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This Is the Most Popular Fast Food Menu Item of All Time

Reader's Digest logo Reader's Digest 4/20/2019 Kelsey Mueller
a cup of coffee sitting on top of a picnic table: The Real Reason McDonald’s Got Rid of the Supersized Menu © Provided by Trusted Media Brands, Inc. The Real Reason McDonald’s Got Rid of the Supersized Menu

A handful of foods are so popular they’re actually iconic. Most people not only know how they taste but also how they look, their packaging, the way they smell. McDonald’s French fries epitomize this: the thin, pliable red cardboard container, the golden exterior, and fluffy interior, the extra fine salt sticking to my fingers. I always dig into the box for the short, brittle, super-crunchy fries, though the longer, softer fries are definitely the best for dipping.

Turns out, I’m far from alone in my love for McDonald’s fries: They’re the most popular fast food of all time.

The numbers

Obviously, McDonald’s is a burger-slinging giant, with 37,000 restaurants worldwide and 14,155 in the United States alone. They feed 69 million customers every day. How many fries does that require? About 9 million pounds. Every single day. According to NBC News, McDonald’s uses more than 3.4 billion pounds of U.S.-grown potatoes every year. They’re the biggest buyer of potatoes in the entire world—and this is just one of several mind-blowing McDonald’s facts we bet you don’t know.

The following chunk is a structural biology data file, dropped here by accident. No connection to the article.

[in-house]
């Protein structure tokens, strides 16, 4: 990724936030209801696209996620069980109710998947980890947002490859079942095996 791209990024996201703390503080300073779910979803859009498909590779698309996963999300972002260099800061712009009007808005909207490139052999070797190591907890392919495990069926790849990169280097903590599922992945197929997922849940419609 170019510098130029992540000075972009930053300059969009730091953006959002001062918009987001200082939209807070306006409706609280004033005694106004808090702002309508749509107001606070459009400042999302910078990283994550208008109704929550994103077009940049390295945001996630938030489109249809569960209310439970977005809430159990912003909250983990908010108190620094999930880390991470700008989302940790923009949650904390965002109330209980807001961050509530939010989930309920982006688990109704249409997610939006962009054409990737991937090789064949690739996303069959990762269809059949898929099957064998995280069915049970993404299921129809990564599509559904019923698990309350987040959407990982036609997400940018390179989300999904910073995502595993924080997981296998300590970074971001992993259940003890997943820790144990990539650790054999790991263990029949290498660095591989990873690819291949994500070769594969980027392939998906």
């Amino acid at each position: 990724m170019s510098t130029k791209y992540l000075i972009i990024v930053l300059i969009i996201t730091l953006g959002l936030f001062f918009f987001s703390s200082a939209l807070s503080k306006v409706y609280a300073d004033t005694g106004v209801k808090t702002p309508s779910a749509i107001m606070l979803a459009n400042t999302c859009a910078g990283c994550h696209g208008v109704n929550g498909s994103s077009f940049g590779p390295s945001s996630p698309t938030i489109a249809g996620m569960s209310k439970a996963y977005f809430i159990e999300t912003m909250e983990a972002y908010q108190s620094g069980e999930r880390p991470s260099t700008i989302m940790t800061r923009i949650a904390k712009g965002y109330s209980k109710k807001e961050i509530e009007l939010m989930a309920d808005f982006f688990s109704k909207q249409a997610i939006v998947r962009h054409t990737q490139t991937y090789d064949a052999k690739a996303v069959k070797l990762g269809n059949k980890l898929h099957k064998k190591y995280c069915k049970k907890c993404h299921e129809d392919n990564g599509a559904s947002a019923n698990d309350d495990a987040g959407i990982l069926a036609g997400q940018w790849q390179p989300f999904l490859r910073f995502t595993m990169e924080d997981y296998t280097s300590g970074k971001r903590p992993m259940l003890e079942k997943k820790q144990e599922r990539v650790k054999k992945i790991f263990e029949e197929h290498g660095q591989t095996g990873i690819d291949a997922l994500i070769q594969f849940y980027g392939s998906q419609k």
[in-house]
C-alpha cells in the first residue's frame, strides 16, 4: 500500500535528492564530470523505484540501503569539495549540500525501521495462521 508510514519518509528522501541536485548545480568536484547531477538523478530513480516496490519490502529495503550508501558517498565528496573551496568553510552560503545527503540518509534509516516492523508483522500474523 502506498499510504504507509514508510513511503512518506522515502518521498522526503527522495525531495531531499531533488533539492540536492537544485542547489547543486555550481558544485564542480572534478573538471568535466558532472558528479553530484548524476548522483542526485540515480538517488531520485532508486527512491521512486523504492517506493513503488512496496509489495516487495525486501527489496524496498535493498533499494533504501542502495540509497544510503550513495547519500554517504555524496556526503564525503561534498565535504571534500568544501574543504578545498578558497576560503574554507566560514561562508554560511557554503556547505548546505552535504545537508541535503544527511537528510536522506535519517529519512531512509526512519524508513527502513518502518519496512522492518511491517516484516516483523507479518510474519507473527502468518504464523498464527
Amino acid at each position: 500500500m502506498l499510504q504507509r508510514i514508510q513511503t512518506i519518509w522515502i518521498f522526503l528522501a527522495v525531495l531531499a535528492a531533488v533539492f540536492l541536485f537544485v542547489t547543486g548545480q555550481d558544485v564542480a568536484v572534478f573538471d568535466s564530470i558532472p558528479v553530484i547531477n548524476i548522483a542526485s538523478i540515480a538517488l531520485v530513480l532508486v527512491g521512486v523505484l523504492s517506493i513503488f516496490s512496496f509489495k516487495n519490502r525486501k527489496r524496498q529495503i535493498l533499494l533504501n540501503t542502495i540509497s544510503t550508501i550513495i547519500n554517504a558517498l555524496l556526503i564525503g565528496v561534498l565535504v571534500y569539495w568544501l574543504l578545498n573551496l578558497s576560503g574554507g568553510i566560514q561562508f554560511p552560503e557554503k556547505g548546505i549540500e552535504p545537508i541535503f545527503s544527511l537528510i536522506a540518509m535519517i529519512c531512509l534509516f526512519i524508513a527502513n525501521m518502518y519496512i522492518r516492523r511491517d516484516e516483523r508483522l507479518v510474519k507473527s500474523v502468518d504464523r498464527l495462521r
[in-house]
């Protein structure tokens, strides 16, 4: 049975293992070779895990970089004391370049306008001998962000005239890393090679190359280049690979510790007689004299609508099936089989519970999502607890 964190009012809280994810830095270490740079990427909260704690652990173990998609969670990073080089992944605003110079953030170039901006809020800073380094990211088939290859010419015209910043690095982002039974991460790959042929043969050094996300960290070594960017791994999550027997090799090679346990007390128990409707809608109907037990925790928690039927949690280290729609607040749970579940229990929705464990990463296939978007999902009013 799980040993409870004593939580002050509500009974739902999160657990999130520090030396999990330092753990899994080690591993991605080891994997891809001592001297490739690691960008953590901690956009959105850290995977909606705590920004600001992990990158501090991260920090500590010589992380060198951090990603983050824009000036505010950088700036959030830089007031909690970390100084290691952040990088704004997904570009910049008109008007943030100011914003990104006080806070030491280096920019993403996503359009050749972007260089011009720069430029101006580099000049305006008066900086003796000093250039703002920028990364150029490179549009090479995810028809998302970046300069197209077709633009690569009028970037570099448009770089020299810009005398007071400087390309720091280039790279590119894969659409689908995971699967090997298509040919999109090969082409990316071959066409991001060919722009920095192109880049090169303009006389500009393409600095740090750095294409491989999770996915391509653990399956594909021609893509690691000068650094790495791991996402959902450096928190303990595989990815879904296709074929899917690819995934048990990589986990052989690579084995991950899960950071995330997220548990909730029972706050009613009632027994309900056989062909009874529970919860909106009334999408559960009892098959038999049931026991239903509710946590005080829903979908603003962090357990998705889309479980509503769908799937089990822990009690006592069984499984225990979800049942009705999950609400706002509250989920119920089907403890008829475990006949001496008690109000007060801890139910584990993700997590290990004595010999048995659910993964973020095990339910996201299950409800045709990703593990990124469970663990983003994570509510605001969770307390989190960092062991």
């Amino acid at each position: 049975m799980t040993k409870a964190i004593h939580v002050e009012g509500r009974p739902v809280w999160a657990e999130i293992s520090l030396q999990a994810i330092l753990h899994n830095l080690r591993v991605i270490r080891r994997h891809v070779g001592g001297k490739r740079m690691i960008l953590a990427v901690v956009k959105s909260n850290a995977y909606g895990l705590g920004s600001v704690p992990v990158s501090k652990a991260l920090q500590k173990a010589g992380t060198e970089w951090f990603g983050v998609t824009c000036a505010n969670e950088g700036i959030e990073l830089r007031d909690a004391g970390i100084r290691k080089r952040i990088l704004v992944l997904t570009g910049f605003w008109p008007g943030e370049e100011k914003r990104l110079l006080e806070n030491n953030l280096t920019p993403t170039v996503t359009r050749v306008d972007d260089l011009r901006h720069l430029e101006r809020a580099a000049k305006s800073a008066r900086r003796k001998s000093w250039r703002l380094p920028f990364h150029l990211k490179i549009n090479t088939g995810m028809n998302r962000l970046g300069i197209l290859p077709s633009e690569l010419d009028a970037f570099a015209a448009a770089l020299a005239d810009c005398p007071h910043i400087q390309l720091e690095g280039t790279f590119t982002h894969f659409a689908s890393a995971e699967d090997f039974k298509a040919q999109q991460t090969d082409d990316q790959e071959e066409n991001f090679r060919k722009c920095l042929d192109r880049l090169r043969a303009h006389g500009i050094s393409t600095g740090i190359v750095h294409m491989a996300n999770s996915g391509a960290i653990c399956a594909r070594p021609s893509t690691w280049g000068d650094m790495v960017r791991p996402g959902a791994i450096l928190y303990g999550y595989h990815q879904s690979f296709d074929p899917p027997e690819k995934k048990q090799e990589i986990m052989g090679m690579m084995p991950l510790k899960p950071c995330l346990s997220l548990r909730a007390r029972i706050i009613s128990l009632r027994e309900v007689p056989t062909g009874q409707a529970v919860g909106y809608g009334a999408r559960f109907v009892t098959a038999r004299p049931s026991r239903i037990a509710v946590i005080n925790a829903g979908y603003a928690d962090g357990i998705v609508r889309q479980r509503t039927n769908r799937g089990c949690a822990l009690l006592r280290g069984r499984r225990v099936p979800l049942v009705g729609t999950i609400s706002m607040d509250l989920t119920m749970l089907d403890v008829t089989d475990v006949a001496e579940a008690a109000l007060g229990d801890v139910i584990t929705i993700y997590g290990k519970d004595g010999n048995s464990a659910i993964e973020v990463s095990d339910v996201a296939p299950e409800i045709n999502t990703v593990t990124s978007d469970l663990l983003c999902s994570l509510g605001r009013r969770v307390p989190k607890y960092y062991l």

Fries are #1

According to HowStuffWorks, French fries are the most popular menu item at McDonald’s. Not only do many people order fries on their own, but fries are also included in almost every meal, from Happy Meals to the biggest burger combos on the board.

Fries are definitely popular today, but they’ve got another edge on rival fast food menu items: They’ve been around for decades. French fries first appeared in 1949—back then they were made with fresh potatoes! Frozen spuds came along in 1967. Here’s what the McDonald’s menu looked like the year you were born.

What makes ’em so good?

Some people say it’s the coat of sugar the fresh-cut potatoes get before they’re frozen—the slight sweetness offsets all that salt and makes you keep eating. Others believe it’s the company’s artificial beef flavoring, which was added in the mid-’90s when the company switched from frying in beef fat to frying in vegetable oil (a move that made fries trans-fat free). The artificial beef flavor contains hydrolyzed wheat and hydrolyzed milk, so the fries aren’t gluten-free or vegan. It might not sound particularly delicious, but they sure taste good. 

Related video: The Secret to Making Perfect McDonald's French Fries at Home [via POPSUGAR]

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